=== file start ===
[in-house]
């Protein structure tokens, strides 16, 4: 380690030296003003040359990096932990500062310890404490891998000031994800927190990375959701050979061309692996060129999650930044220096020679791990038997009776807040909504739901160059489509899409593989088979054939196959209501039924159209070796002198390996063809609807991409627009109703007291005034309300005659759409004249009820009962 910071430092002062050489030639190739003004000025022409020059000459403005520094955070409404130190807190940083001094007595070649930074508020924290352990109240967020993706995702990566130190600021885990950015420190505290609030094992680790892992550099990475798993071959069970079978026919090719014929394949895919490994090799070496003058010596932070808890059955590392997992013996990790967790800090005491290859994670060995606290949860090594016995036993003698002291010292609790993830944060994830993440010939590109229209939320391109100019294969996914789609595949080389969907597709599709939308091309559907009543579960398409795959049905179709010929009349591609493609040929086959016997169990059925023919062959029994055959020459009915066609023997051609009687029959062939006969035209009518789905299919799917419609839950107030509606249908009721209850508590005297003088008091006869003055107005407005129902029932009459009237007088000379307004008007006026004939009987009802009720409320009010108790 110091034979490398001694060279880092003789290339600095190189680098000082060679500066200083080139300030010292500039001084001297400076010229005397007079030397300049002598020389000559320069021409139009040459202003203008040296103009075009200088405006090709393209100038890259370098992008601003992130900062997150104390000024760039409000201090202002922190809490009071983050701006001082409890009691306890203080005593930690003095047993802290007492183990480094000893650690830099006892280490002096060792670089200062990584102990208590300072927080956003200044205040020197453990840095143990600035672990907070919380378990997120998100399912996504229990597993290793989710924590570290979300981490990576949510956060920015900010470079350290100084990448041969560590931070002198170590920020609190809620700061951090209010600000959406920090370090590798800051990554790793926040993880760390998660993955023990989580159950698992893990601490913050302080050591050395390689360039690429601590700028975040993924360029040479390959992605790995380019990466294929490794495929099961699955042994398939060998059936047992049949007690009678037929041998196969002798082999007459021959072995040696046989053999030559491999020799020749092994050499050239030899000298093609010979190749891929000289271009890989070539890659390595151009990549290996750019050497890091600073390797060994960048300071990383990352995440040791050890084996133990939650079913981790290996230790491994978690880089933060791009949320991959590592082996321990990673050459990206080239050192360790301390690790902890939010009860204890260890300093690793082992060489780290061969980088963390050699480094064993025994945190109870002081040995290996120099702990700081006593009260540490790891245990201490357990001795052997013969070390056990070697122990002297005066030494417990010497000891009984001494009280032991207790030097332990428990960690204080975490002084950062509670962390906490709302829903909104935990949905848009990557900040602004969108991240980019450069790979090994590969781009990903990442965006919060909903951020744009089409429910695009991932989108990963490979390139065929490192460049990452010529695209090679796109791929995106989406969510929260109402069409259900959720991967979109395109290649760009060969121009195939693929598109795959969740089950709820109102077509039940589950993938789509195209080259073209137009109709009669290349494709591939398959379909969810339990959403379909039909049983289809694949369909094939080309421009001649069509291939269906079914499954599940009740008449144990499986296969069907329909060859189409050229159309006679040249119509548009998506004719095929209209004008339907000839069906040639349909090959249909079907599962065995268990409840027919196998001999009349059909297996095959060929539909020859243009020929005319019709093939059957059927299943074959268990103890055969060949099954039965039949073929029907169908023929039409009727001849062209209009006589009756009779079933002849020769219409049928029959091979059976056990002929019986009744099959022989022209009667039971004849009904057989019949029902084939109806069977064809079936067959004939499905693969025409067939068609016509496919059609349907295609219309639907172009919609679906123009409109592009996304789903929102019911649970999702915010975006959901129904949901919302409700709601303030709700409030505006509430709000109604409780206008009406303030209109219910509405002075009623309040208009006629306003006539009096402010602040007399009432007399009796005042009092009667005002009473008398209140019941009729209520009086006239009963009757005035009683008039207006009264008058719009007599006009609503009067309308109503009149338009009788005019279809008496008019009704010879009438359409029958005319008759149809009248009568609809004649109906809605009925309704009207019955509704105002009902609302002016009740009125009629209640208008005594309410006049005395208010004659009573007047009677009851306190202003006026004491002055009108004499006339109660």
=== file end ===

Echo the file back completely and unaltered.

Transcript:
[in-house]
């Protein structure tokens, strides 16, 4: 380690030296003003040359990096932990500062310890404490891998000031994800927190990375959701050979061309692996060129999650930044220096020679791990038997009776807040909504739901160059489509899409593989088979054939196959209501039924159209070796002198390996063809609807991409627009109703007291005034309300005659759409004249009820009962 910071430092002062050489030639190739003004000025022409020059000459403005520094955070409404130190807190940083001094007595070649930074508020924290352990109240967020993706995702990566130190600021885990950015420190505290609030094992680790892992550099990475798993071959069970079978026919090719014929394949895919490994090799070496003058010596932070808890059955590392997992013996990790967790800090005491290859994670060995606290949860090594016995036993003698002291010292609790993830944060994830993440010939590109229209939320391109100019294969996914789609595949080389969907597709599709939308091309559907009543579960398409795959049905179709010929009349591609493609040929086959016997169990059925023919062959029994055959020459009915066609023997051609009687029959062939006969035209009518789905299919799917419609839950107030509606249908009721209850508590005297003088008091006869003055107005407005129902029932009459009237007088000379307004008007006026004939009987009802009720409320009010108790 110091034979490398001694060279880092003789290339600095190189680098000082060679500066200083080139300030010292500039001084001297400076010229005397007079030397300049002598020389000559320069021409139009040459202003203008040296103009075009200088405006090709393209100038890259370098992008601003992130900062997150104390000024760039409000201090202002922190809490009071983050701006001082409890009691306890203080005593930690003095047993802290007492183990480094000893650690830099006892280490002096060792670089200062990584102990208590300072927080956003200044205040020197453990840095143990600035672990907070919380378990997120998100399912996504229990597993290793989710924590570290979300981490990576949510956060920015900010470079350290100084990448041969560590931070002198170590920020609190809620700061951090209010600000959406920090370090590798800051990554790793926040993880760390998660993955023990989580159950698992893990601490913050302080050591050395390689360039690429601590700028975040993924360029040479390959992605790995380019990466294929490794495929099961699955042994398939060998059936047992049949007690009678037929041998196969002798082999007459021959072995040696046989053999030559491999020799020749092994050499050239030899000298093609010979190749891929000289271009890989070539890659390595151009990549290996750019050497890091600073390797060994960048300071990383990352995440040791050890084996133990939650079913981790290996230790491994978690880089933060791009949320991959590592082996321990990673050459990206080239050192360790301390690790902890939010009860204890260890300093690793082992060489780290061969980088963390050699480094064993025994945190109870002081040995290996120099702990700081006593009260540490790891245990201490357990001795052997013969070390056990070697122990002297005066030494417990010497000891009984001494009280032991207790030097332990428990960690204080975490002084950062509670962390906490709302829903909104935990949905848009990557900040602004969108991240980019450069790979090994590969781009990903990442965006919060909903951020744009089409429910695009991932989108990963490979390139065929490192460049990452010529695209090679796109791929995106989406969510929260109402069409259900959720991967979109395109290649760009060969121009195939693929598109795959969740089950709820109102077509039940589950993938789509195209080259073209137009109709009669290349494709591939398959379909969810339990959403379909039909049983289809694949369909094939080309421009001649069509291939269906079914499954599940009740008449144990499986296969069907329909060859189409050229159309006679040249119509548009998506004719095929209209004008339907000839069906040639349909090959249909079907599962065995268990409840027919196998001999009349059909297996095959060929539909020859243009020929005319019709093939059957059927299943074959268990103890055969060949099954039965039949073929029907169908023929039409009727001849062209209009006589009756009779079933002849020769219409049928029959091979059976056990002929019986009744099959022989022209009667039971004849009904057989019949029902084939109806069977064809079936067959004939499905693969025409067939068609016509496919059609349907295609219309639907172009919609679906123009409109592009996304789903929102019911649970999702915010975006959901129904949901919302409700709601303030709700409030505006509430709000109604409780206008009406303030209109219910509405002075009623309040208009006629306003006539009096402010602040007399009432007399009796005042009092009667005002009473008398209140019941009729209520009086006239009963009757005035009683008039207006009264008058719009007599006009609503009067309308109503009149338009009788005019279809008496008019009704010879009438359409029958005319008759149809009248009568609809004649109906809605009925309704009207019955509704105002009902609302002016009740009125009629209640208008005594309410006049005395208010004659009573007047009677009851306190202003006026004491002055009108004499006339109660």